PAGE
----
All the Marrow
It’s Saturday night in late August, typically Montréal’s last month of t-shirt weather. I’m sitting at a picnic bench with group of young Montréalers eating Haitian food off paper plates. My portion is the envy of the table because I got a large bone in it, full of marrow, which my dinner companions are teaching me how to extract. This is my first time having goat. I probe the hollow end timidly with my plastic fork. Finally I’m told have to suck out the marrow—and don’t be shy about making noises.
Tonight is Haiti Night at the Village au Pied-du-Currant, a public space on the banks of the St. Laurence River that has been transformed over the past four summers into an ongoing multicultural festival.
Built on the gritty sand of an urban beach, the Village is a cluster of land/sea containers converted into galleries, kitchens and bars, purpose built sheds and cabanas, a scaffolding rooftop bar with a view down the river, and open spaces for eating, dancing and playing.
So far this summer the Village has hosted food festivals showcasing West African, East Asian, Mexican, and Brazilian cuisine, South American folklore for kids, movie nights, a night market, community yoga—in collaboration with Lululemon, and a “1990s Brooklyn” themed night that one local described as “the best thing I did all summer.” They finished off the season with a “punky reggae party.”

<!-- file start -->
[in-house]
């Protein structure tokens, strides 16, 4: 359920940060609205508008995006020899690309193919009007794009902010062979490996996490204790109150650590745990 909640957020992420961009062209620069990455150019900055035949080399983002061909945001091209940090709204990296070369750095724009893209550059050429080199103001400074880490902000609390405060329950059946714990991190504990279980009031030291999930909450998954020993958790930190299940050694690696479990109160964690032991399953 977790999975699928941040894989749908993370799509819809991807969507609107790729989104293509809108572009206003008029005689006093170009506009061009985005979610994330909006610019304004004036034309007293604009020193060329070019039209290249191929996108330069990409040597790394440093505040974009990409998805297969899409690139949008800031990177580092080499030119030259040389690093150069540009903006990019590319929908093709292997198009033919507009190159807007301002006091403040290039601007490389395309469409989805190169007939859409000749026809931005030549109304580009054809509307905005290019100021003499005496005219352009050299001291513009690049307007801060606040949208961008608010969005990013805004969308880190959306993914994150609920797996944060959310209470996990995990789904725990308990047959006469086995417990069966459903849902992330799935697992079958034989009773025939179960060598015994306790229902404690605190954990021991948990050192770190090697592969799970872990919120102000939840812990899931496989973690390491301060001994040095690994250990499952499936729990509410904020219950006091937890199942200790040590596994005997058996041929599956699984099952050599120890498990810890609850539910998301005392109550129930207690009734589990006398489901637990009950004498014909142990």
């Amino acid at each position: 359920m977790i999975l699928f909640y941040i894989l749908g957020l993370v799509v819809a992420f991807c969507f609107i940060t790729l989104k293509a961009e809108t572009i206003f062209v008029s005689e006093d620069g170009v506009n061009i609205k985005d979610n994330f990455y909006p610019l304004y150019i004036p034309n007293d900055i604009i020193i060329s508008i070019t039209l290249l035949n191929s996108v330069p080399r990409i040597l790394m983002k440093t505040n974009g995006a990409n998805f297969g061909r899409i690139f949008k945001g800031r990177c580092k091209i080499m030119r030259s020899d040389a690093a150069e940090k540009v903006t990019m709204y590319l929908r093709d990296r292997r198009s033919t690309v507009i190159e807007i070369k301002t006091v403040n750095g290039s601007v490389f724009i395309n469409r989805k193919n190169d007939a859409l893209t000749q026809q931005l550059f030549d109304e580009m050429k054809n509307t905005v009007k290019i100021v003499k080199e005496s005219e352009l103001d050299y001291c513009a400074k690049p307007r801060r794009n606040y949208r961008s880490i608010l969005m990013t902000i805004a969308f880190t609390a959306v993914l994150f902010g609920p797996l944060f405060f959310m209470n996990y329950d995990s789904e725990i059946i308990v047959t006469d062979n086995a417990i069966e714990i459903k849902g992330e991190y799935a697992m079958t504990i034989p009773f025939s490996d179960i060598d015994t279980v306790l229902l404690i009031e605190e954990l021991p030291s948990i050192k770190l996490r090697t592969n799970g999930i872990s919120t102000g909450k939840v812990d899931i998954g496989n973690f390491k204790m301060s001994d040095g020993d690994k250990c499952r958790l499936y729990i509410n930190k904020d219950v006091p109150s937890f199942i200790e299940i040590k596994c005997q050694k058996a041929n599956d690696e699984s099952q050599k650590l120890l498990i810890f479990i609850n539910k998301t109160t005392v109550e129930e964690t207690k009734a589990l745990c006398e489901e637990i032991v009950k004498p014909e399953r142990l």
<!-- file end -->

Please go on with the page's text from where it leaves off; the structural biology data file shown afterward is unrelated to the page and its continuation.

The Village is built–and rebuilt every summer–on a previously vacant and overgrown lot, separated from the banks of the river by railroad tracks that serve the port and carry functioning land/sea containers to and from cargo ships.
This is “the river” from Leonard Cohen’s “Suzanne.”
The bridge, slightly upstream is named for Jacques Cartier, the founder of Montréal, and is lit up every night this summer in celebration the 375th anniversary of his accomplishment.
Across the water, at La Ronde, an amusement hosts a summer-long international fireworks competition. The Village started as a place to catch the show for free.
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